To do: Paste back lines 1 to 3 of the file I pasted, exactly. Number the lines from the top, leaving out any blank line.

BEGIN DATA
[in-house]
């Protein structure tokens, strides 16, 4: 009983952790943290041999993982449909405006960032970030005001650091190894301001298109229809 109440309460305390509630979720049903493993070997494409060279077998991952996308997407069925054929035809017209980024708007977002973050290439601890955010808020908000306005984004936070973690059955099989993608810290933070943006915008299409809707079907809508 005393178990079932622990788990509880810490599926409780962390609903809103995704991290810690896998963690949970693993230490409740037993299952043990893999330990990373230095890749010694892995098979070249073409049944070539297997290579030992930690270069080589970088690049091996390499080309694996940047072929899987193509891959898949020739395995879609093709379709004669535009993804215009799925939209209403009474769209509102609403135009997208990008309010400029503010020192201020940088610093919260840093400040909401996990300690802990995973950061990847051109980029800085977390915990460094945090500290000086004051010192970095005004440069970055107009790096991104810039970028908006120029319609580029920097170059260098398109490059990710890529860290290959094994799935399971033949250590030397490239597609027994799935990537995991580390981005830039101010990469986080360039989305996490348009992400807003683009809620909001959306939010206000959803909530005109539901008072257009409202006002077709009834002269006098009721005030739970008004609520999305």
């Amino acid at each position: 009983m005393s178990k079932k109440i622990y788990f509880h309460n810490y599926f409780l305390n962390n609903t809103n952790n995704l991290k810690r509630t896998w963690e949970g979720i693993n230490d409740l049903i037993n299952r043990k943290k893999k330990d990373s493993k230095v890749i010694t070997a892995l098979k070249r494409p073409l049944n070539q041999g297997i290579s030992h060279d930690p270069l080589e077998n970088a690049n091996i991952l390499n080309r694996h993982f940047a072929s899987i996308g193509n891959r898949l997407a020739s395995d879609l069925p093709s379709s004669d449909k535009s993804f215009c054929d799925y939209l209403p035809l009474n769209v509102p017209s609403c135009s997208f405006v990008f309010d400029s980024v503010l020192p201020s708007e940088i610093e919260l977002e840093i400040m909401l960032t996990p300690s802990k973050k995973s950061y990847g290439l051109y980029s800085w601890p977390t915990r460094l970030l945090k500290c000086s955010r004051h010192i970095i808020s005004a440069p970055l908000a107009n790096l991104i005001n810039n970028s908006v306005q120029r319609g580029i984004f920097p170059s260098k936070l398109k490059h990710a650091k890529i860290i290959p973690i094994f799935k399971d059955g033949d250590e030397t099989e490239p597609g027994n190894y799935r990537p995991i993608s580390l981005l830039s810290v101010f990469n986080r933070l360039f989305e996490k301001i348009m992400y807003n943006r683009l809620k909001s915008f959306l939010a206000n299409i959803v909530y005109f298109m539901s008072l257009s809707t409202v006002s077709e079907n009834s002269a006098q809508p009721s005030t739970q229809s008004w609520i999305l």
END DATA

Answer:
[in-house]
């Protein structure tokens, strides 16, 4: 009983952790943290041999993982449909405006960032970030005001650091190894301001298109229809 109440309460305390509630979720049903493993070997494409060279077998991952996308997407069925054929035809017209980024708007977002973050290439601890955010808020908000306005984004936070973690059955099989993608810290933070943006915008299409809707079907809508 005393178990079932622990788990509880810490599926409780962390609903809103995704991290810690896998963690949970693993230490409740037993299952043990893999330990990373230095890749010694892995098979070249073409049944070539297997290579030992930690270069080589970088690049091996390499080309694996940047072929899987193509891959898949020739395995879609093709379709004669535009993804215009799925939209209403009474769209509102609403135009997208990008309010400029503010020192201020940088610093919260840093400040909401996990300690802990995973950061990847051109980029800085977390915990460094945090500290000086004051010192970095005004440069970055107009790096991104810039970028908006120029319609580029920097170059260098398109490059990710890529860290290959094994799935399971033949250590030397490239597609027994799935990537995991580390981005830039101010990469986080360039989305996490348009992400807003683009809620909001959306939010206000959803909530005109539901008072257009409202006002077709009834002269006098009721005030739970008004609520999305």
């Amino acid at each position: 009983m005393s178990k079932k109440i622990y788990f509880h309460n810490y599926f409780l305390n962390n609903t809103n952790n995704l991290k810690r509630t896998w963690e949970g979720i693993n230490d409740l049903i037993n299952r043990k943290k893999k330990d990373s493993k230095v890749i010694t070997a892995l098979k070249r494409p073409l049944n070539q041999g297997i290579s030992h060279d930690p270069l080589e077998n970088a690049n091996i991952l390499n080309r694996h993982f940047a072929s899987i996308g193509n891959r898949l997407a020739s395995d879609l069925p093709s379709s004669d449909k535009s993804f215009c054929d799925y939209l209403p035809l009474n769209v509102p017209s609403c135009s997208f405006v990008f309010d400029s980024v503010l020192p201020s708007e940088i610093e919260l977002e840093i400040m909401l960032t996990p300690s802990k973050k995973s950061y990847g290439l051109y980029s800085w601890p977390t915990r460094l970030l945090k500290c000086s955010r004051h010192i970095i808020s005004a440069p970055l908000a107009n790096l991104i005001n810039n970028s908006v306005q120029r319609g580029i984004f920097p170059s260098k936070l398109k490059h990710a650091k890529i860290i290959p973690i094994f799935k399971d059955g033949d250590e030397t099989e490239p597609g027994n190894y799935r990537p995991i993608s580390l981005l830039s810290v101010f990469n986080r933070l360039f989305e996490k301001i348009m992400y807003n943006r683009l809620k909001s915008f959306l939010a206000n299409i959803v909530y005109f298109m539901s008072l257009s809707t409202v006002s077709e079907n009834s002269a006098q809508p009721s005030t739970q229809s008004w609520i999305l």